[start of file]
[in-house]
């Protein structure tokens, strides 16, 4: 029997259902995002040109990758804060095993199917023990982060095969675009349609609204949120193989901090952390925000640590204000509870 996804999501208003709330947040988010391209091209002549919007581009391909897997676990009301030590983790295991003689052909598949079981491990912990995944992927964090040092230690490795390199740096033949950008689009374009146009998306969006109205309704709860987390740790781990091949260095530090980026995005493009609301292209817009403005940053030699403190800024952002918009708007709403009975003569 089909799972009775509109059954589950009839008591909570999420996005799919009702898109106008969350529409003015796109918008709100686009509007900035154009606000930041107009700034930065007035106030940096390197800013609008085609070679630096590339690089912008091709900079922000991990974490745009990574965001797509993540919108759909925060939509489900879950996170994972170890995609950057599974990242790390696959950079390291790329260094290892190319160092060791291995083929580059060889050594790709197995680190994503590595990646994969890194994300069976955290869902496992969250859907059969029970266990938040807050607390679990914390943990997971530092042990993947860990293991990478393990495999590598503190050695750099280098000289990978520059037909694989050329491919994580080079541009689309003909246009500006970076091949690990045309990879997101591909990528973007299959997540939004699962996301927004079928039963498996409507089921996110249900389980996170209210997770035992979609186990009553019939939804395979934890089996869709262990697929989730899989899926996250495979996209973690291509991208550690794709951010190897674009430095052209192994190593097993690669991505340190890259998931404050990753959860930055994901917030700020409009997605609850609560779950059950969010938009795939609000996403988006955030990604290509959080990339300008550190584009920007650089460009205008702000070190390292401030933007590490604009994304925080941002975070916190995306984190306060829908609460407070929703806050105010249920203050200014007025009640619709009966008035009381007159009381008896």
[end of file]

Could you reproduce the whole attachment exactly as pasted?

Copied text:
[in-house]
């Protein structure tokens, strides 16, 4: 029997259902995002040109990758804060095993199917023990982060095969675009349609609204949120193989901090952390925000640590204000509870 996804999501208003709330947040988010391209091209002549919007581009391909897997676990009301030590983790295991003689052909598949079981491990912990995944992927964090040092230690490795390199740096033949950008689009374009146009998306969006109205309704709860987390740790781990091949260095530090980026995005493009609301292209817009403005940053030699403190800024952002918009708007709403009975003569 089909799972009775509109059954589950009839008591909570999420996005799919009702898109106008969350529409003015796109918008709100686009509007900035154009606000930041107009700034930065007035106030940096390197800013609008085609070679630096590339690089912008091709900079922000991990974490745009990574965001797509993540919108759909925060939509489900879950996170994972170890995609950057599974990242790390696959950079390291790329260094290892190319160092060791291995083929580059060889050594790709197995680190994503590595990646994969890194994300069976955290869902496992969250859907059969029970266990938040807050607390679990914390943990997971530092042990993947860990293991990478393990495999590598503190050695750099280098000289990978520059037909694989050329491919994580080079541009689309003909246009500006970076091949690990045309990879997101591909990528973007299959997540939004699962996301927004079928039963498996409507089921996110249900389980996170209210997770035992979609186990009553019939939804395979934890089996869709262990697929989730899989899926996250495979996209973690291509991208550690794709951010190897674009430095052209192994190593097993690669991505340190890259998931404050990753959860930055994901917030700020409009997605609850609560779950059950969010938009795939609000996403988006955030990604290509959080990339300008550190584009920007650089460009205008702000070190390292401030933007590490604009994304925080941002975070916190995306984190306060829908609460407070929703806050105010249920203050200014007025009640619709009966008035009381007159009381008896």